The expression and regulation of negative emotions: Risk factors for young children's peer victimization

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114 Scopus citations

Abstract

Using a short-term longitudinal design, internalizing and externalizing emotions were examined as risk factors for being victimized by peers in early childhood. Regulation, aggression, and withdrawal were also tested as mediators. We found that anger, mediated by aggression and regulation, positively predicted being victimized, although the way in which anger related to victimization risk varied for boys and girls and across time. These findings were robust, particularly for girls, attesting to the importance of externalizing variables as risk factors for young children's victimization. Support for internalizing variables as risk factors for being victimized was weak. The implications of the findings for developmental models connecting symptomatology and victimization are discussed.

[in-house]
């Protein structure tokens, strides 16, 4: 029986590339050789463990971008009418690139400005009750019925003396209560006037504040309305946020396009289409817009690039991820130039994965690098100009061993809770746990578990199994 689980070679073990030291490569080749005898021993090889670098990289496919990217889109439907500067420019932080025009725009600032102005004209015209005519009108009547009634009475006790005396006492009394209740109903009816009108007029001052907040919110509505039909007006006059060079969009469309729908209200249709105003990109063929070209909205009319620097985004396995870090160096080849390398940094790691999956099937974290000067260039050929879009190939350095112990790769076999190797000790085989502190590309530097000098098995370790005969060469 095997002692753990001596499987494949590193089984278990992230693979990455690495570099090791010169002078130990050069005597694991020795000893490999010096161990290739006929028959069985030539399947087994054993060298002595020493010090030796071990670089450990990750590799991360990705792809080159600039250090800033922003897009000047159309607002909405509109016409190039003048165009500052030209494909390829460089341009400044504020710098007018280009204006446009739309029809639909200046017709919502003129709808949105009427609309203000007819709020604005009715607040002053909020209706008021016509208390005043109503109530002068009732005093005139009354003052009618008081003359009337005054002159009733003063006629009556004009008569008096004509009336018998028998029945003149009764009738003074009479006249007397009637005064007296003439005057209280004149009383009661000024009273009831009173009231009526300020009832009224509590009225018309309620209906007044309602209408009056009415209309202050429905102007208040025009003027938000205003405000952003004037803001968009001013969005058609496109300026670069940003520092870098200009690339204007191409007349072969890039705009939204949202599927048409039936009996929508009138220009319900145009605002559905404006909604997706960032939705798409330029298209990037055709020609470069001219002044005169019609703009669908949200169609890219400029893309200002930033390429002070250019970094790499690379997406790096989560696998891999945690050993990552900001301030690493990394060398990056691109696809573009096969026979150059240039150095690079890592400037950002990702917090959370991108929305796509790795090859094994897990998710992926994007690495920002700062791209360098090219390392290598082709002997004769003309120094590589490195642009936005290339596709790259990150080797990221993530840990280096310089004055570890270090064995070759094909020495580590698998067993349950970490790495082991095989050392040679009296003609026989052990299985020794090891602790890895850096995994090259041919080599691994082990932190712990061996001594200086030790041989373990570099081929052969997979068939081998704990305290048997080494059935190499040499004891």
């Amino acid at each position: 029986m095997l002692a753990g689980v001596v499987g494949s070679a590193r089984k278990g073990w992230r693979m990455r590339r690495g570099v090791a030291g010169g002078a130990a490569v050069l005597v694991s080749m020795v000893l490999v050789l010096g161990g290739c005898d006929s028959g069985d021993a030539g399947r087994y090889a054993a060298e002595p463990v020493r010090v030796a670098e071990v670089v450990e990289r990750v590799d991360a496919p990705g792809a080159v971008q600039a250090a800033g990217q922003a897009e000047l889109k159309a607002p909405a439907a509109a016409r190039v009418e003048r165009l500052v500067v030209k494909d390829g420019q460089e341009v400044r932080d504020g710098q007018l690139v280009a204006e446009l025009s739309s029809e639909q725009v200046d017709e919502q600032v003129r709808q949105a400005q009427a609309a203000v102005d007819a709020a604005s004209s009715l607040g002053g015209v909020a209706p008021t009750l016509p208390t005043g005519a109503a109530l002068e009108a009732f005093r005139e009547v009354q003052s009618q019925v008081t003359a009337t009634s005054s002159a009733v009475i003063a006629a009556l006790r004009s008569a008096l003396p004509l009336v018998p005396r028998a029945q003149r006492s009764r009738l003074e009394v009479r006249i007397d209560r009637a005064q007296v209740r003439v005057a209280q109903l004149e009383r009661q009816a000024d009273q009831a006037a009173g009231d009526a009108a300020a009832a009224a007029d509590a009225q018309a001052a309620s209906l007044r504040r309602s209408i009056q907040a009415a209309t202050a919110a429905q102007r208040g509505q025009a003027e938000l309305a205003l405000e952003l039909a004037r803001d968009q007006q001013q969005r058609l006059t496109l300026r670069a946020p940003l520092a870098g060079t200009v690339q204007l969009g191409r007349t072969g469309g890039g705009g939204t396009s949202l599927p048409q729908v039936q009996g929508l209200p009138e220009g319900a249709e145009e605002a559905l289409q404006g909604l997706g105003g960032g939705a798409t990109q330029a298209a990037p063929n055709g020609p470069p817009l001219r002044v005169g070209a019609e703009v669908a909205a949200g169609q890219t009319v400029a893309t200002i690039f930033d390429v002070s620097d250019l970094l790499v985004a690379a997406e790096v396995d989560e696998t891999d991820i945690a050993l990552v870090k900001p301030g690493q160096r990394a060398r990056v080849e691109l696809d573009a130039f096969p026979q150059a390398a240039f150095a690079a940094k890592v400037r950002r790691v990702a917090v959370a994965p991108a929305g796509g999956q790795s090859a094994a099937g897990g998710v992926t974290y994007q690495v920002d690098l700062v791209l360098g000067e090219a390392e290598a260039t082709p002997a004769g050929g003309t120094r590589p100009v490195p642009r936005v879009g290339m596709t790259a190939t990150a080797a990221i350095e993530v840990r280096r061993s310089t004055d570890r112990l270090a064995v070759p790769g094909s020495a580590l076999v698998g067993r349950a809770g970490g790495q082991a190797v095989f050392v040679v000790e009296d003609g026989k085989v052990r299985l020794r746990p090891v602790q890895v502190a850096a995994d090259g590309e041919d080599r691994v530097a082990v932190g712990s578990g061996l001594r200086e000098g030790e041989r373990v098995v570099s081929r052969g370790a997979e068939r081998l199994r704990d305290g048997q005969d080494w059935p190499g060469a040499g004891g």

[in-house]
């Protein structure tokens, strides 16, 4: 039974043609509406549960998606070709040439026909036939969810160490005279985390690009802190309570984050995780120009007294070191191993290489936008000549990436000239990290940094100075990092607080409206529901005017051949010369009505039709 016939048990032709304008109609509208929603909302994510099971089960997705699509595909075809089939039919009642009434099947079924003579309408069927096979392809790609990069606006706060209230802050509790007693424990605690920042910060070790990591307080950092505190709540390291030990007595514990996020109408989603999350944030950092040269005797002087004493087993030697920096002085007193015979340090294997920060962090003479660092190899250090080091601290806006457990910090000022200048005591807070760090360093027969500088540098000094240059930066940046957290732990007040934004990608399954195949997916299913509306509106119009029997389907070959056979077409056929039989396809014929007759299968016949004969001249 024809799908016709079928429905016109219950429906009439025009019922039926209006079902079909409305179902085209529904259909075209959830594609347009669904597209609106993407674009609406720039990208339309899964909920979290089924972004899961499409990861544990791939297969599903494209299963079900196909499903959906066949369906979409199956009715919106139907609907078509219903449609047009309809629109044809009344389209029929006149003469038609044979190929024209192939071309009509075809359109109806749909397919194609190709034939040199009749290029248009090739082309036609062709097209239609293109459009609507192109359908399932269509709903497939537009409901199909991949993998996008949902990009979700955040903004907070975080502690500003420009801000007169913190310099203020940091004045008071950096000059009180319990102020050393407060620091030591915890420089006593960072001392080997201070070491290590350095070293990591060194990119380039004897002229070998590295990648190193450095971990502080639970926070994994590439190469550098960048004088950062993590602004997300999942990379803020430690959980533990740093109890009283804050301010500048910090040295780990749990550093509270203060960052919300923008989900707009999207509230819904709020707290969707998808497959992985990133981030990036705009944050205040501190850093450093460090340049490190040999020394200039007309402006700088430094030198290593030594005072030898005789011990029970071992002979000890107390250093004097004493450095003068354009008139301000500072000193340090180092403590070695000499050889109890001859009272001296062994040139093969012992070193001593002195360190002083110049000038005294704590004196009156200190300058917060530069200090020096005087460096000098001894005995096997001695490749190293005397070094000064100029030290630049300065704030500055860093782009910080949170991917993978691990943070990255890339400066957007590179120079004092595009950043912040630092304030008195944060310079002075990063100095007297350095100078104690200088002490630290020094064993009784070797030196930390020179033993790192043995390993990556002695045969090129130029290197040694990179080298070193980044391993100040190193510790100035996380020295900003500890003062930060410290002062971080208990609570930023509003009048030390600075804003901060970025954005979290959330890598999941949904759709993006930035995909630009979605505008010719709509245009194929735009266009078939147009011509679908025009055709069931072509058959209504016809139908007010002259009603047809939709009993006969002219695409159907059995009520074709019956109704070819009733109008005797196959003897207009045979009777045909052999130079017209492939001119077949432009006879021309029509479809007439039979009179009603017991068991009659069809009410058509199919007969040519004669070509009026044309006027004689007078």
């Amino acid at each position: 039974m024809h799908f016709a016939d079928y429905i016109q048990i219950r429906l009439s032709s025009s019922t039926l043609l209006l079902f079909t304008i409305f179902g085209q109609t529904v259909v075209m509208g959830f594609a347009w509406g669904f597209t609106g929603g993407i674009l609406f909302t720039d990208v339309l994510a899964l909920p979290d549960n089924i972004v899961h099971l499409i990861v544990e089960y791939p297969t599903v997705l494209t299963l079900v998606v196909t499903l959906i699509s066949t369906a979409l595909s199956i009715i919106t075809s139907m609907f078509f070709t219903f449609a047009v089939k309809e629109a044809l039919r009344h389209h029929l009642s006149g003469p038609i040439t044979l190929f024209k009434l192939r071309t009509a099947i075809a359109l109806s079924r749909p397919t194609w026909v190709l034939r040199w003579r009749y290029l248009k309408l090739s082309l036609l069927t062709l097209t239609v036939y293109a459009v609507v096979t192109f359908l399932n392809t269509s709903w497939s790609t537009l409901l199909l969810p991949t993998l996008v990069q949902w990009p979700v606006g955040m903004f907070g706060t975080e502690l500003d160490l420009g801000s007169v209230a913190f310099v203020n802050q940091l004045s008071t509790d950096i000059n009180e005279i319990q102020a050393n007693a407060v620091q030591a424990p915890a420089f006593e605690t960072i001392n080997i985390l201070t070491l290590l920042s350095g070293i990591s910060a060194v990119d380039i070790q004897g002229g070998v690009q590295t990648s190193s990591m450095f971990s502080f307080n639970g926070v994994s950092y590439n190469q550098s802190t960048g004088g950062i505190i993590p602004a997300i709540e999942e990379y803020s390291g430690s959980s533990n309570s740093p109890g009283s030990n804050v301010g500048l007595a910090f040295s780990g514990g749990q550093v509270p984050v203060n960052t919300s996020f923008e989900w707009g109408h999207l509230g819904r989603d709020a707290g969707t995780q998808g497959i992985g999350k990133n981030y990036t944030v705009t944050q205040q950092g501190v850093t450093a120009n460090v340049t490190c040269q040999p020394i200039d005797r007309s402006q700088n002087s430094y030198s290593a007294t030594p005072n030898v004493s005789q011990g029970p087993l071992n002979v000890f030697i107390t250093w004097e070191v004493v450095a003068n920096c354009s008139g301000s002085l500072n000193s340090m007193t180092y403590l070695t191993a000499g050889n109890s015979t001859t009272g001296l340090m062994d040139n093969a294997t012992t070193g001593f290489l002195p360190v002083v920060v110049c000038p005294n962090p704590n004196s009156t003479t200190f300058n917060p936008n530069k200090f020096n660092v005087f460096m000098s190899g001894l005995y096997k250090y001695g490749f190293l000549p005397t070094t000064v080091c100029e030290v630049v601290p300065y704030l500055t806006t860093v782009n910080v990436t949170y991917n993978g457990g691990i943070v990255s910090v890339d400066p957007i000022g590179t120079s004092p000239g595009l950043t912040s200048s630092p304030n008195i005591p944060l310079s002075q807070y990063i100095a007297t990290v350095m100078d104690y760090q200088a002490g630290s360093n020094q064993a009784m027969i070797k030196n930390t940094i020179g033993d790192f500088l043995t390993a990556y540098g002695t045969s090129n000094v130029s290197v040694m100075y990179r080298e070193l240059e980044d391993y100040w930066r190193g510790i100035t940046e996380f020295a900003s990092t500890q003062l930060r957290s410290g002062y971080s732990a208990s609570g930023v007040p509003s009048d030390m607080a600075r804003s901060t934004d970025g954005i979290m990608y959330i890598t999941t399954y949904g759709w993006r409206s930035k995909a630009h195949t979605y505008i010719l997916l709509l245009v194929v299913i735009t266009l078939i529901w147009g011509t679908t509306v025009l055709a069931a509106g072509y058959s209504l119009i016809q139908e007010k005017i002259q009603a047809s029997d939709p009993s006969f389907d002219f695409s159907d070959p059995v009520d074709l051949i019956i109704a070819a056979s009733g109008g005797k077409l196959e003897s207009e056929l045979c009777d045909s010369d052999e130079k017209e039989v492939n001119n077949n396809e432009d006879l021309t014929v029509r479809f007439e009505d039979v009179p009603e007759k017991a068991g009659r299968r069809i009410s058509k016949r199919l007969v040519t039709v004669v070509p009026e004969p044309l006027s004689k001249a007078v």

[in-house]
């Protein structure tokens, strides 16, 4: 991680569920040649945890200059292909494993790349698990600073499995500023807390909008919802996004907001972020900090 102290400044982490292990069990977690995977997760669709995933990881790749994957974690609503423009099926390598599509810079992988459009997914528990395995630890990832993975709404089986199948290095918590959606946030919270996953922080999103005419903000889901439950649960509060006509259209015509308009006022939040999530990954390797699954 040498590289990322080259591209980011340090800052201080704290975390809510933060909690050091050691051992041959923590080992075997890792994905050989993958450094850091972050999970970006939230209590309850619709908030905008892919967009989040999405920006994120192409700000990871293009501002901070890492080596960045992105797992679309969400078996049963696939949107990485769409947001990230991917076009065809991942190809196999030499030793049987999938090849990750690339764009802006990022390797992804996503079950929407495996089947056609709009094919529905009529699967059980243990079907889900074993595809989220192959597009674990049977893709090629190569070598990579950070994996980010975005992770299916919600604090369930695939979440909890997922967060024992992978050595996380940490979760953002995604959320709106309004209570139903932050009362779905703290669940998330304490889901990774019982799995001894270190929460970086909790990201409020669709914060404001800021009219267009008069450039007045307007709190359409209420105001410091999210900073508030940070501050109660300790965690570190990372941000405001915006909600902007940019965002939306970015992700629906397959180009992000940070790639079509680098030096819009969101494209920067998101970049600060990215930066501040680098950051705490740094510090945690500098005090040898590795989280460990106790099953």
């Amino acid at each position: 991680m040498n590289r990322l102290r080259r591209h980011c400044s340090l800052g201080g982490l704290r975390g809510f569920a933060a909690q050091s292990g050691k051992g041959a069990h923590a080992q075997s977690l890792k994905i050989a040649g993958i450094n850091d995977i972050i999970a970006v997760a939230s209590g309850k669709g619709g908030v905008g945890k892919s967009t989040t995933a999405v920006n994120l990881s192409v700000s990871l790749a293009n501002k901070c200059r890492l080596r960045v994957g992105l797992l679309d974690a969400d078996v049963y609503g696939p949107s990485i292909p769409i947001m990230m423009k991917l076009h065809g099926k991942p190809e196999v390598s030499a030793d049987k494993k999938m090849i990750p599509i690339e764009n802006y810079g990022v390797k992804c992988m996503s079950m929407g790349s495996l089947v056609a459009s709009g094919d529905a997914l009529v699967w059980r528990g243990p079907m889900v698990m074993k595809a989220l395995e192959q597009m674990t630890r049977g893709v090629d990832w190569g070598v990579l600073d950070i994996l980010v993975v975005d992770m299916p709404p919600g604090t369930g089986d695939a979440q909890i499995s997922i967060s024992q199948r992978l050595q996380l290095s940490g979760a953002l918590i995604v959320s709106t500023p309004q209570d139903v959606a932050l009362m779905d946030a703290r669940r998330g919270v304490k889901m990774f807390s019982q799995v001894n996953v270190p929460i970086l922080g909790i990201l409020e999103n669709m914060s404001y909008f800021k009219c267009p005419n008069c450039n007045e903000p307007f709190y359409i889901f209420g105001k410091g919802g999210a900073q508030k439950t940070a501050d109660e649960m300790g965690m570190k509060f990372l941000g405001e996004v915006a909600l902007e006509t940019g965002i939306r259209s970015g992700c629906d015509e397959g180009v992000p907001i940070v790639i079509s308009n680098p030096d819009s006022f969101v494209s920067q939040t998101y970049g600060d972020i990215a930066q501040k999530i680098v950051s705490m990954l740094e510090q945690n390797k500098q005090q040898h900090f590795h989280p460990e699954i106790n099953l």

Original languageEnglish (US)
Pages (from-to)335-353
Number of pages19
JournalDevelopment and psychopathology
Volume16
Issue number2
DOIs
StatePublished - Mar 2004

ASJC Scopus subject areas

  • Developmental and Educational Psychology
  • Psychiatry and Mental health

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